Region falls silent as respects paid on Remembrance Sunday

The act of remembrance at Selkirk war memorial.The act of remembrance at Selkirk war memorial.
The act of remembrance at Selkirk war memorial.
The sounds of the Last Post and Floo’ers o’ the Forest opened and closed silences across the Borders on Sunday as towns and villages held remembrance parades, services and wreath-laying ceremonies.

The region’s war memorials and town centres were decorated with poppies, crosses and wreaths as Borderers came together, as they do every year, to remember their war dead, in particular those killed in the First World War.

On Monday, the region fell silent once again, at the 11th hour of the 11th day of the 11th month, to mark the signing of the armistice 101 years ago to bring to an end four years of conflict on the continent.

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In Hawick on Sunday, more than 250 people followed in a remembrance parade to the war memorial in Wilton Lodge Park, under parade commander Lou Godfrey, for a service led by lieutenant Caroline Brophy-Parkin, of Hawick’s Salvation Army branch, and the laying of 38 wreaths.

Flags are dipped during the act of remembrance in Galashiels.Flags are dipped during the act of remembrance in Galashiels.
Flags are dipped during the act of remembrance in Galashiels.

Hawick Royal British Legion’s branch chairman, Ian McLeod, said: “It was a really good commemoration.

“The parade gets stronger every years. There seems to be more people support it and the number of people at the war memorial seems to increase every year. It’s encouraging that so many still turn up year after year.”

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Richard Scott, the 10th Duke of Buccleuch, acting as lord-lieutenant, was among the dignitaries taking the salute.

Meanwhile in Selkirk, as the Last Post sounded at 11am, standards dipped, a lament was piped and a silence was observed by all before the reveille sounded.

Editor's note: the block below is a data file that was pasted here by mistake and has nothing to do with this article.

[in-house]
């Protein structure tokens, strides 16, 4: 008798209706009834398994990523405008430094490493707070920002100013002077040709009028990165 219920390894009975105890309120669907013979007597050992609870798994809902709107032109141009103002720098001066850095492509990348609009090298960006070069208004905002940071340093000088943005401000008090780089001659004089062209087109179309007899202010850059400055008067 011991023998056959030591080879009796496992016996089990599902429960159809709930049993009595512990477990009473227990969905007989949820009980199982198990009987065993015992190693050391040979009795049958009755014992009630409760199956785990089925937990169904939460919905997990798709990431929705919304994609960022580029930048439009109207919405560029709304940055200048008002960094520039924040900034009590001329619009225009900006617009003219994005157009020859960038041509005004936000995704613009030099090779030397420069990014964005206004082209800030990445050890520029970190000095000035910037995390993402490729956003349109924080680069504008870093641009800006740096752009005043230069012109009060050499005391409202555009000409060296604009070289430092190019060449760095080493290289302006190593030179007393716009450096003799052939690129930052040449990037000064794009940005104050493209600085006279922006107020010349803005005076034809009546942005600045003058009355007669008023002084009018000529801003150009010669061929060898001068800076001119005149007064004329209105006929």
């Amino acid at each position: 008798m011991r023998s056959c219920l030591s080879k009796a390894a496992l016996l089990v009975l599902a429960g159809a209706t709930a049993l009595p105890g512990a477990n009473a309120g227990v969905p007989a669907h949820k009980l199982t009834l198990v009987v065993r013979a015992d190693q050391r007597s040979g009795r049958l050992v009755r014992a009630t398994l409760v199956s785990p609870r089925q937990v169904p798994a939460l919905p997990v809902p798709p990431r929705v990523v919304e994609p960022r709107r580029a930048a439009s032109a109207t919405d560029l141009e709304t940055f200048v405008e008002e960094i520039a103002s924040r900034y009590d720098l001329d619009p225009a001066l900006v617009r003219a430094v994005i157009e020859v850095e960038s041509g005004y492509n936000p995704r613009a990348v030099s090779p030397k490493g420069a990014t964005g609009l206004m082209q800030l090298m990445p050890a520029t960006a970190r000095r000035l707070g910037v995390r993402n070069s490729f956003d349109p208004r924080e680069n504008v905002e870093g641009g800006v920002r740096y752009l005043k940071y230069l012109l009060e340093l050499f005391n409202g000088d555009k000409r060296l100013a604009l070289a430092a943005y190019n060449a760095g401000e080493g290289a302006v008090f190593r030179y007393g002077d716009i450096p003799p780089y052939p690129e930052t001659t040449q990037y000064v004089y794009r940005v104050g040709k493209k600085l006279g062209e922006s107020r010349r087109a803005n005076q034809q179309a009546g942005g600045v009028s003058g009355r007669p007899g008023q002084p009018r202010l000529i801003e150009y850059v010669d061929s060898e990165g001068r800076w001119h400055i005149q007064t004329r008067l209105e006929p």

Selkirk Ex-Soldiers’ Association chairman David Deacon said: “Wreaths were laid and the congregation, one of the largest I have ever seen at the war memorial, was addressed by the Reverend Margaret Steele.

“The parade reformed and marched past the pant well where the salute was taken by Michael Strang-Steel, provost Keith Miller, community and town councillors.

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“This year’s commemorations have been well received and supported.

“Events like these do not just happen. It has taken a vast amount of organisation, time, effort and commitment from the community across all ages, for which I am, and always will be, eternally grateful.”

A post-parade lunch in the Conservative club raised money for Selkirk Pipe Band and the town’s poppy appeal.

Fiona Deacon presented the best window display award to Jazrose Cafe in West Port.

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Galashiels’ parade was also well supported and saw deputy lord-lieutenant Mike Gray, representing the Queen, take the salute from a large parade on its way along Bank Street after a service at the war memorial.

In Earlston, a church service was followed by a parade to the war memorial, where a service was conducted by the Reverend Marion Dodd at 11am.

Bruce Hastie played the pipes, George Goodfellow bore the standard and seven wreaths were laid in silence at the memorial bearing the names of the 49 Earlston men killed in the 1914-1918 conflict and seven more during the Second World War.

Along the road in Lauder, Jane O’Neill said a “very good turnout” marched to the town’s war memorial for a service from Ian Brotherston.

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Local organisations laid 18 poppy wreaths before the parade carried on to the parish church for a service by the Reverend Claire Guthrie.

Around Melrose, wreaths were laid at rural memorials before an ecumenical service in the parish church.

Reference was made to local people who had served in both wars, including Victoria Cross recipient Douglas Hamilton and general Philip Christison. An excerpt of the later’s diary told of dramatic events at the 1915 Battle of Loos. All our photos from Galashiels and Melrose are here:

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In Kelso, a silence was observed and wreaths lain by various organisations following a parade led by the town’s pipe band.

Jedburgh’s remembrance parade saw around a dozen wreaths laid at the war memorial during an act or remembrance led by the Reverend Una Stewart.

And nearby at Edgerston, Oliver de Gier, 11, of Edgerston House, laid a wreath with honour and decorum, at the war memorial.

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